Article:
Snake Path: path and bench inside the Garden of Eden
Smith's work for the Stuart Collection, Snake Path, consists of a winding 560-foot-long, 10-foot-wide footpath in the form of a serpent, whose individual scales are hexagonal pieces of colored slate, and whose head is inlaid in the approach to the Geisel Library. The tail wraps around an existing concrete pathway as a snake would wrap itself around a tree limb. Along the way, the serpent's slightly crowned body circles around a small "garden of Eden" with several fruit trees including a pomegranate. There is a marble bench with a quote from Thomas Gray: "Yet ah why should they know their fate/When sorrow never comes too late/And happiness too swiftly flies/Thought would destroy their Paradise/No more, where ignorance is bliss, tis folly to be wise." The path then passes a monumental granite book carved with a quote from Milton's Paradise Lost. "And wilt thou not be loath to leave this Paradise, but shalt possess a Paradise within thee, happier far."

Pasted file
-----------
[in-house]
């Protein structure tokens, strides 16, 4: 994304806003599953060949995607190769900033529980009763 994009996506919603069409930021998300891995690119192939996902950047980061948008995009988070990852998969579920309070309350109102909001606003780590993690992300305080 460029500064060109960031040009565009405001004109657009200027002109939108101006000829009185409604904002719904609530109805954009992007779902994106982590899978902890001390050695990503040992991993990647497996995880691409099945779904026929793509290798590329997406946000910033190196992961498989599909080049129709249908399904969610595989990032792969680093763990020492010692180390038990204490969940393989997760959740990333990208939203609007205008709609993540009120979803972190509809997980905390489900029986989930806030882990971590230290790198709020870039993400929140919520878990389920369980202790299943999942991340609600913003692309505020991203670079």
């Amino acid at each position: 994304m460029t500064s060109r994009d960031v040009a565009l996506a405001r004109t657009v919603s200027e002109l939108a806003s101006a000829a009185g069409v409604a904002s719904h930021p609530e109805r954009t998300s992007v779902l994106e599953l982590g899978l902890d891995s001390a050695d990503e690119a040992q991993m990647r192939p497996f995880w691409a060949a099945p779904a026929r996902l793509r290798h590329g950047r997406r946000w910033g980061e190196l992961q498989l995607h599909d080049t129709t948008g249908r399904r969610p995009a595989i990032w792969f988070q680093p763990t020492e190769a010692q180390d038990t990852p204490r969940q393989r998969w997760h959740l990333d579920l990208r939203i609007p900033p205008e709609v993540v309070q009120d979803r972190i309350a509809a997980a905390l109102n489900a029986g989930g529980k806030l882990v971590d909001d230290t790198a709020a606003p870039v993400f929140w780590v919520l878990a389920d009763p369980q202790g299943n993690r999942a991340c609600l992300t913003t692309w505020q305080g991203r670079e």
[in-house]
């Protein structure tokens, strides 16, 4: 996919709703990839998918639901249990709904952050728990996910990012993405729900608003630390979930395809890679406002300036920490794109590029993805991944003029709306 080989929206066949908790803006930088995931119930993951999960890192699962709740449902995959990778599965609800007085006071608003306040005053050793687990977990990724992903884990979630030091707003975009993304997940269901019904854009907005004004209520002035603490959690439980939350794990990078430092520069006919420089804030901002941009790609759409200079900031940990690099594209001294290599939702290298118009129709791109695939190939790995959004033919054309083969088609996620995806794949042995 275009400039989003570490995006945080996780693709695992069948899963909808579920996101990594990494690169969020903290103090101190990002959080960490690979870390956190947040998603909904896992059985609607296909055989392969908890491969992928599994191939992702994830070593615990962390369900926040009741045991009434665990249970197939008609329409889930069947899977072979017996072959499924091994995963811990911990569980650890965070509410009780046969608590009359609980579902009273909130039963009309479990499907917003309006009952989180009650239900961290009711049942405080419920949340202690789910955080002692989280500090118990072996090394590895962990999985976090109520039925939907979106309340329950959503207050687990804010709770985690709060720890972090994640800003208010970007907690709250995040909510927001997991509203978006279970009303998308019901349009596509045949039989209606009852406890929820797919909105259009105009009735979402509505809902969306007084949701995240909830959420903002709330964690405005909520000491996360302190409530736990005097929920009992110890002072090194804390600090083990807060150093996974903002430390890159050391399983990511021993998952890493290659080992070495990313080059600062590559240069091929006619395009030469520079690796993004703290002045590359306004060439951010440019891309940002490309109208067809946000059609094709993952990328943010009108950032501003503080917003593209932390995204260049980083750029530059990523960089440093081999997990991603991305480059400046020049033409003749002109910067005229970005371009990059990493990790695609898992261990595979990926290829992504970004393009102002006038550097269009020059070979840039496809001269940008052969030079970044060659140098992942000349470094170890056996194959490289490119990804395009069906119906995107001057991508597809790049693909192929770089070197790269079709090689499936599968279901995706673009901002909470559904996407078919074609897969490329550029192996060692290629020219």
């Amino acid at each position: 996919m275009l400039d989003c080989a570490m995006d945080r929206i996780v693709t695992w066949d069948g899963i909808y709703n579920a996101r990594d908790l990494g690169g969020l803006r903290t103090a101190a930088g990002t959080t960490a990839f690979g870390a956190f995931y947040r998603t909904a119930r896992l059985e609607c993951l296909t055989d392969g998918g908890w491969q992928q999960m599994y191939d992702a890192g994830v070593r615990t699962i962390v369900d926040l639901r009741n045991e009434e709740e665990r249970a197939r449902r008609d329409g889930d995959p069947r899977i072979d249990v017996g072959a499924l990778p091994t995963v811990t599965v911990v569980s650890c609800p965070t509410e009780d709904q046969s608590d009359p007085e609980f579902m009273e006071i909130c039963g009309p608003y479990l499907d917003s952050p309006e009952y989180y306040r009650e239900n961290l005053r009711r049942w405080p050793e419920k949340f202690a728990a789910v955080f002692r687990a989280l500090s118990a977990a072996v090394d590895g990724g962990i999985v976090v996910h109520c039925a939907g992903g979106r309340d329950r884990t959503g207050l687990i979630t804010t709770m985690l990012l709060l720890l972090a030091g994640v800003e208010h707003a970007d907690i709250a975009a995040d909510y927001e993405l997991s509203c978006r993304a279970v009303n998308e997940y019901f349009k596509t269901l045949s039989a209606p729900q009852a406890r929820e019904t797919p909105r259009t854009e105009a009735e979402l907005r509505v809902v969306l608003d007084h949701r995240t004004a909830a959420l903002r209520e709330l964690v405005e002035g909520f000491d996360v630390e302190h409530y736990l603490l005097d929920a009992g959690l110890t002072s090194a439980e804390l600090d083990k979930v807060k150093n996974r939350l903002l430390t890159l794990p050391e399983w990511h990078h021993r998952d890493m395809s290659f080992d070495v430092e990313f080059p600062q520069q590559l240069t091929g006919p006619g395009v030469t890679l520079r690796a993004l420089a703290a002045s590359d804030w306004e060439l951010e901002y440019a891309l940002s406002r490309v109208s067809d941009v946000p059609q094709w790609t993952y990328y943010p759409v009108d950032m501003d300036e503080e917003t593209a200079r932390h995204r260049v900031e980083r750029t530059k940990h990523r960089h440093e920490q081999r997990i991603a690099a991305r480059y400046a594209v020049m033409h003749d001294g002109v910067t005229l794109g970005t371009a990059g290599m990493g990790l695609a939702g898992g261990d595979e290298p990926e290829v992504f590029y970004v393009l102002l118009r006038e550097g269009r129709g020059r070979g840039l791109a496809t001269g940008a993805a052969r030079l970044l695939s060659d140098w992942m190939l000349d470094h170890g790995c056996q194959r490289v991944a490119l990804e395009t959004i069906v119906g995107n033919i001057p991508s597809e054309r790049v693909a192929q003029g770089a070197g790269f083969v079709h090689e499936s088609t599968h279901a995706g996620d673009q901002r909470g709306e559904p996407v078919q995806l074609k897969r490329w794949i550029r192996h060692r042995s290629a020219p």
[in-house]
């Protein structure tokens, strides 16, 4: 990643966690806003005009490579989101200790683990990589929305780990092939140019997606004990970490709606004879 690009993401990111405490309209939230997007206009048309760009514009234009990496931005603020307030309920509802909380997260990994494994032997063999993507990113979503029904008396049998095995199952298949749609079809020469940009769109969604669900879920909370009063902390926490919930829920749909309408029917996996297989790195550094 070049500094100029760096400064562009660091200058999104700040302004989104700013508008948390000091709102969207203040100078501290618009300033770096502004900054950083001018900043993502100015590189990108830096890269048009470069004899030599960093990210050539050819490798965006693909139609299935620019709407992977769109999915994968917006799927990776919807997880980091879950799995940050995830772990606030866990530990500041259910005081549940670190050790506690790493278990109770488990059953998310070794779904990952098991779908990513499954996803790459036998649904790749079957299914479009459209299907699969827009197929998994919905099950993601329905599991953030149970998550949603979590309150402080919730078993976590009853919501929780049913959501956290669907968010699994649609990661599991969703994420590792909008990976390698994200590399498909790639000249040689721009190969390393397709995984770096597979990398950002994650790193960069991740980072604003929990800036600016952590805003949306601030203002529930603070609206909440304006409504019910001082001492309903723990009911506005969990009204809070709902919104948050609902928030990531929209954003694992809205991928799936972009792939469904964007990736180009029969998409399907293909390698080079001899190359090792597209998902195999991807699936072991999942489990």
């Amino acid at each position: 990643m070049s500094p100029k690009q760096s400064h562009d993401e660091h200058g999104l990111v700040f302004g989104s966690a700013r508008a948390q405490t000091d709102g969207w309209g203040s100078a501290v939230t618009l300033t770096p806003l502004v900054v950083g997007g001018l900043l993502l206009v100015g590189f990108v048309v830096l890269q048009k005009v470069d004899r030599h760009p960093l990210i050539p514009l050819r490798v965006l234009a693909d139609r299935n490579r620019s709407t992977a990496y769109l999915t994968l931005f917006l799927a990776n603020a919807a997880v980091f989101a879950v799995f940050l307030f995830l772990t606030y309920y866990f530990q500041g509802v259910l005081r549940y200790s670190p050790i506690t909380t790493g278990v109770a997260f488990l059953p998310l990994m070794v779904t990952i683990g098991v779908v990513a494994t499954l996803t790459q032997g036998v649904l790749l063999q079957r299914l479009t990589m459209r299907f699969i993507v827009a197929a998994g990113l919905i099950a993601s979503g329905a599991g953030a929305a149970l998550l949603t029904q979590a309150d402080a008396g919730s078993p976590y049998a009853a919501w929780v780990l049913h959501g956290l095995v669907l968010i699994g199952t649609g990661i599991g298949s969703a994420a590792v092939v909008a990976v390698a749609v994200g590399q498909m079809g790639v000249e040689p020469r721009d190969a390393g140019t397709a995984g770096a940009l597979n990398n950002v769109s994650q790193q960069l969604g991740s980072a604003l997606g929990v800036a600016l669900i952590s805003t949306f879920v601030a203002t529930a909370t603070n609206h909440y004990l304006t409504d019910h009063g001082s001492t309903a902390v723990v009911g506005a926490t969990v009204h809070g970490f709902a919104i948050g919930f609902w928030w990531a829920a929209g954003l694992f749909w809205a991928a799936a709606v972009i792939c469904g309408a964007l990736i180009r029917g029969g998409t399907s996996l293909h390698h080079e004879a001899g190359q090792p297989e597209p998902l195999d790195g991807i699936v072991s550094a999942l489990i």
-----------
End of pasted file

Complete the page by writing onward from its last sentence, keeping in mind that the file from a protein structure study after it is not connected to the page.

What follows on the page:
Planted in the garden are rosemary, Italian cypress, bay laurel, dwarf myrtle, olive, bearded iris, narcissus, pomegranate, apple, fig, rose, jasmine, ivy, daffodils, scented geranium, mint, etc.
- Creation Date
Geisel Library: University of California, San Diego; La Jolla, California, United States
- Physical Description
terrazzo; mosaic (process); plants; marble (rock); gardening; 562 x 10 feet
- Corporate Name
- Personal Name
Point: 32.881072, -117.236762
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Architecture and City Planning
Garden and Landscape
Sculpture and Installations
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- UC Regents
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